• Trevor Greenway

Wakefield no longer weird

Whatever happened to keeping Wakefield weird?


All these municipal rules around swimming, Canada Day and garage sales are killing the vibe Wakefield has always been known for.


The village has always carried this rough-and-tumble spirit — a place where misfits could fit in; where artists could be their weird selves; where it didn’t matter if you had egg yolk on your shirt, as long as you could shred on the guitar; a place where teenagers could freely jump off the covered bridge and not worry about cops busting up their swim rock party; and a place where young revellers would stay up all night in Alcove to construct the most epic Canada Day raft that would float down the Gatineau River just as the patriotic parade was cruising by.


Sadly, many things that made Wakefield eclectic and quirky have been turfed by cops and the municipality — and the result is a village struggling to find its new identity.

The loss of swimming at the Wakefield covered bridge certainly stings, but it’s understandable. Two people have died swimming at the infamous swimming rocks since 2015, and a coroner’s report into the 2021 drowning death of a 22-year-old foreign exchange student recommended banning swimming at the dangerous spot. Those who continue to jump and swim could face a $350 and $500 fine, respectively.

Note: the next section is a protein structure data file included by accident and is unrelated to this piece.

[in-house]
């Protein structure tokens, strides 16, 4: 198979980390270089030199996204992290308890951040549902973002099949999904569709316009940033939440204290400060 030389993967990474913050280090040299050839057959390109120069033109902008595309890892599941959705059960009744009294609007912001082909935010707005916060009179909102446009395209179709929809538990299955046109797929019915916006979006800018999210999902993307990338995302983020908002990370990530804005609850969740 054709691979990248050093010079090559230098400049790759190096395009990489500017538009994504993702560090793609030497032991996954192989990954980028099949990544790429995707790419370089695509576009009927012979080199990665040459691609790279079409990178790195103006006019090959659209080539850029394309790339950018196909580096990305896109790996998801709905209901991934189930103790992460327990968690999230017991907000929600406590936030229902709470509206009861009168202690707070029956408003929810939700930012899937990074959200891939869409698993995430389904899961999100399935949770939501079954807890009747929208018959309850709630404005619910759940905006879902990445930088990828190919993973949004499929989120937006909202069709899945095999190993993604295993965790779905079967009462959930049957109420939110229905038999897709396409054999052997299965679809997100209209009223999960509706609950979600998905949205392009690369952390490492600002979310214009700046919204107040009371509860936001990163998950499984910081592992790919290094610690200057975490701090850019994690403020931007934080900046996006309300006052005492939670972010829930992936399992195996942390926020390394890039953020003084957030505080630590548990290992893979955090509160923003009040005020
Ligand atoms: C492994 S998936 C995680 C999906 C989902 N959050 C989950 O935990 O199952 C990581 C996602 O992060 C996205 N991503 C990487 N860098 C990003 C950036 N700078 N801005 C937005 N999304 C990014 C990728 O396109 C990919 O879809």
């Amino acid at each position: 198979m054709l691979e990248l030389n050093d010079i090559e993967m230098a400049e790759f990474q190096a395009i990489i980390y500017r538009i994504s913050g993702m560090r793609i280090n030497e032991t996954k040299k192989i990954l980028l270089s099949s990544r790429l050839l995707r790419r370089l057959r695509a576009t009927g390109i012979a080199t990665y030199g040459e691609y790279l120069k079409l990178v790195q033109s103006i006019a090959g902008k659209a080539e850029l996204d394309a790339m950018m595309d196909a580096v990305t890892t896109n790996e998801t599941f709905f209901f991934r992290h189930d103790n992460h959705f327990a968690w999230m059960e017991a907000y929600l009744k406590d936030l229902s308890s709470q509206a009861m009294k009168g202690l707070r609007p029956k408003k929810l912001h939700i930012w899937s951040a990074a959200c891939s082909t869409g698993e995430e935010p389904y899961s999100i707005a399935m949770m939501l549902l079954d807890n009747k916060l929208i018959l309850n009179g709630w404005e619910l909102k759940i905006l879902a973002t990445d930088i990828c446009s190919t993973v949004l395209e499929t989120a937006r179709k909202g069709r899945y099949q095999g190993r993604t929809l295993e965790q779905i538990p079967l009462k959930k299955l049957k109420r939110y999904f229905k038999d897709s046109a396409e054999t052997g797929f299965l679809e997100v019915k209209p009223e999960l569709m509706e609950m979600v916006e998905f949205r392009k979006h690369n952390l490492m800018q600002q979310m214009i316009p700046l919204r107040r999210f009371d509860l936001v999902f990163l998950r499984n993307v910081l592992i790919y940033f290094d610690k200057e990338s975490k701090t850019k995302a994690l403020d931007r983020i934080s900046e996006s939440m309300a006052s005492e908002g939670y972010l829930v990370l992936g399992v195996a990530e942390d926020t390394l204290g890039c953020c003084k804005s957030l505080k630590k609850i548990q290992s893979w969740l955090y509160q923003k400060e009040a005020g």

We understand, but it still sucks.


Longtime Wakefielders may remember the heartbreak of watching municipal workers rip apart the very last Wakefield raft with a chainsaw years ago in front of the Wakefield General Store — and the handful of cops waiting on shore to bust the builders on Canada Day. That really killed the spirit of the raft. It hasn’t returned since.


And if the municipality wants to play fun killer, they’re doing it well with their new garage/yard sale bylaw that prohibits residents from holding household sales whenever they like. The new rules stipulate that residents can now only have garage sales on the first weekend of every month and those who disobey could see a $500 to $1,000 fine.


To be fair, La Pêche Mayor Guillaume Lamoureux assured this newspaper that bylaw officers won’t be on the hunt for garage sale rebels and explained that the rules are really to target long-term household sales that go on all season. He added that the municipality gets consistent complaints about these long-term garage sales every summer.


But the problem is, with the new bylaw, they will be getting even more complaints from residents who just don’t want their neighbours to have a garage sale when it’s not convenient for them. If a resident complains, bylaw will show up and the offender will likely get a warning on a first offence; fines will come later.


People used to choose to live in Wakefield because it was so free. It was weird, wacky and a little off the pace of typical small towns.


You can bet that if the late, great Louis Rompré was still around, the former councillor and unofficial mayor of Wakefield would have somehow saved swimming and jumping at the bridge; he would have held the biggest garage sale ever — on a Monday; and you would probably still see his golden moustache and ponytail bobbing along in front of the Wakefield raft on his “canoemaran” on Canada Day, steering it safely into the village party.


He would have kept Wakefield weird.